Barnett on Business Travel for 2015
WHAT TO KNOW ABOUT CHRIS
Chris Barnett writes about business-travel tactics and strategies that save time and money and help minimize hassles. He is based in San Francisco and has written for a wide variety of newspapers and magazines. Chris was a contributing editor of Frequent Flyer when JoeSentMe.com founder Joe Brancatelli was the magazine's executive editor. He was the first columnist Joe approached to join JoeSentMe. Chris' column, syndicated for decades in newspapers around the country, has appeared exclusively at JoeSentMe since 2012.
December 3: THE PLUSES (AND MINUSES) OF BEST WESTERN PLUS
I checked into three Best Western Plus hotels this year and had three quite different experiences. That's distressing because business travelers, especially, want predictability in a hotel chain. We pretty much know what to expect from a Marriott Courtyard, a Hilton Garden Inn, a Hampton Inn and the other brands. But what do we get from a Best Western Plus?
October 15: SELLING GOLD AND SILVER, SQUEEZING NICKELS ON THE ROAD
Anthem Blanchard sells and stores $35,000 bars of gold and $16,000 bars of silver. But the chief executive of the precious-metals firm sporting his name squeezes his nickels on every business trip. That means two- and three-star hotels, flights on Southwest and dinner at Subway.
September 10: UNITED SAYS IT'LL FIND MY LOST BAG. PROMISE.
When my bag went missing on a United flight recently, I tracked it down and went to the airport myself to pick it up. So why does United keep sending me notices that it'll keep looking for my bag? And why did I find a cesspool of silliness all along the luggage chain?
August 20: A TALE OF TWO GUYS NAMED CHRIS ... AND AIRBNB
Is Airbnb ready for business-travel prime time? Not if my tale of two guys named Chris is any indication. And not if Airbnb keeps ducking media requests to talk about renting to business travelers.
July 30: EVERYTHING HAS CHANGED EXCEPT THE NAME AT THE NIKKO
While chain hotels are cutting services such as room service and minibars, the Hotel Nikko is pouring on the perks: a nightclub, super-fast Internet, a more useful lobby, better room service, health club upgrades and much more. In fact, everything is different, including the customer base, except the name. How one hotel transformed itself to attract business travelers.
July 16: TOKYO FOR THE BUSINESS TRAVELER
My son, Erik, who is also a journalist, just returned from a 10-day business trip to Tokyo and slipped some notes to his dear old dad. In turn, I thought I'd share them with you in case you're headed to Tokyo soon.
June 18: MAMMA MIA! MIAMI IS ONE WACKY AIRPORT
On business flights to South Florida, I usually aim for easy-to-navigate Fort Lauderdale airport. But I flew into Miami International Airport several weeks ago. Mamma MIA! That is one wacky airport, particularly if you're on a tight travel schedule and unfamiliar with the sprawling complex.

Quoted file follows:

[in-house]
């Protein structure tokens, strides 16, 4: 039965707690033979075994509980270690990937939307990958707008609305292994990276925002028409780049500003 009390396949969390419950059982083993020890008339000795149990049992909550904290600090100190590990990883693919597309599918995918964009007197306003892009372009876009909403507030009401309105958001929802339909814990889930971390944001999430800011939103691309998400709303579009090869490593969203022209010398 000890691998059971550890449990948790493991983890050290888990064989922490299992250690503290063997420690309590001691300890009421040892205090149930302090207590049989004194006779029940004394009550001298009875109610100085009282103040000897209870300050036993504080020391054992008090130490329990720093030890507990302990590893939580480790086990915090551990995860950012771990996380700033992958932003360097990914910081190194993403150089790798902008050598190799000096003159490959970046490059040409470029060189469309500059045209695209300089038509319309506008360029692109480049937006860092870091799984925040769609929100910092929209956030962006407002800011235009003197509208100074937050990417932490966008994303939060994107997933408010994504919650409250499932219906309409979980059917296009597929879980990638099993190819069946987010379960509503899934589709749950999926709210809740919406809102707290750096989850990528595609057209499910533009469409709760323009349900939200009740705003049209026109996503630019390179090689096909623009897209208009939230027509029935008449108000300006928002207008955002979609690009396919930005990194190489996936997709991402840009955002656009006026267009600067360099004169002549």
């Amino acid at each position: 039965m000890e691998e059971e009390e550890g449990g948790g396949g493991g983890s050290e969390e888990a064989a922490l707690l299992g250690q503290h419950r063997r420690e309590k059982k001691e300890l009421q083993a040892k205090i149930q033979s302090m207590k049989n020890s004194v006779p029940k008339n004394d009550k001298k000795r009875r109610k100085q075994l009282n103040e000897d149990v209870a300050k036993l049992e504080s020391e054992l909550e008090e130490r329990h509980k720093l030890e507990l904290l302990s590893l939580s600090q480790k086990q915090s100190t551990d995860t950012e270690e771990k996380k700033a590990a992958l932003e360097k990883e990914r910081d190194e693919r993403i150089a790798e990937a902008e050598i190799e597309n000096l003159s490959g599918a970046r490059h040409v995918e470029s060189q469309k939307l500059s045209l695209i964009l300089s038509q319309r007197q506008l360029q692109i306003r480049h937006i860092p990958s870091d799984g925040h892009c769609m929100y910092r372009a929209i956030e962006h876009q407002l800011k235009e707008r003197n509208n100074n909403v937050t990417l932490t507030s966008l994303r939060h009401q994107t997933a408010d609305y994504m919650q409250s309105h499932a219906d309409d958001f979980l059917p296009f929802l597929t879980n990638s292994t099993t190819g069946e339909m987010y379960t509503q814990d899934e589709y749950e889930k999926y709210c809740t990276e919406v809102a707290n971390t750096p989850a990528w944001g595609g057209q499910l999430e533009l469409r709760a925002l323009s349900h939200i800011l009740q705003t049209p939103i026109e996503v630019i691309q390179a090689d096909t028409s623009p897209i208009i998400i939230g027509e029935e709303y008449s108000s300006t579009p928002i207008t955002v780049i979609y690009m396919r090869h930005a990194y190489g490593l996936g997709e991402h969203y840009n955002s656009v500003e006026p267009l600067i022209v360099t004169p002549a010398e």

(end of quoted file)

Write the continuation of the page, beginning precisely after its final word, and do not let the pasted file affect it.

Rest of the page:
May 14: MY WIDEBODY DOMESTIC FLIGHT ON UNITED WAS A DREAM
Shoehorned into Boeing 737-800s on three legs of a United Airlines roundtrip between San Francisco and Guatemala City, the fourth and final flight was a dream. More specifically, one of United's Boeing 787-8 Dreamliners. It was also a front-row seat on how United treats its domestic passengers and how it pampers foreign-bound flyers--not just premium, front-of-the-plane customers, but economy-class travelers, too.
April 9: STAN FREBERG AND THE GREATEST AIRLINE AD CAMPAIGN EVER
The literally legendary Stan Freberg died Tuesday at the age of 88. For all his other achievements, business travelers best remember Freberg for one of his great advertising coups, the amazing, shocking, hilarious and unforgettable Sweaty Palms campaign in 1967 for the otherwise totally forgotten Pacific Air Lines.
March 19: THE HOTEL KING OF NOB HILL WEARS JEANS
Before the Ritz-Carlton, the Mandarin Oriental or the Four Seasons came to town, the Stanford Court was San Francisco's premier hotel. It's not anymore and thereby hangs a tale of shifting expectations and the changing demographics in the overheated Bay Area hotel market.
February 26: HIGH TIMES (AND HIGH PRICES) AT SAN FRANCISCO HOTELS
They're building new hotels all over the world. But not in San Francisco, where nightly room rates are increasing at five times the national average. With no new supply, hoteliers are swapping flags with dizzying frequency and business travelers face a long period of high rates and tatty rooms.
January 29: ALL COACH, ALL THE TIME, ACROSS THE PACIFIC
Bernard Baskin is a lawyer, publisher and world traveler who lives in Singapore and books--no surprise--mostly Singapore Airlines. Last week he flew Singapore Air to San Francisco via Seoul and--here's the surprise--spent the entire 17 hours in economy class. Baskin always flies coach regardless of the distance or the carrier and he claims to be happy.
These columns originally appeared at JoeSentMe.com.
Copyright © 1990-2015 by Chris Barnett. All rights reserved.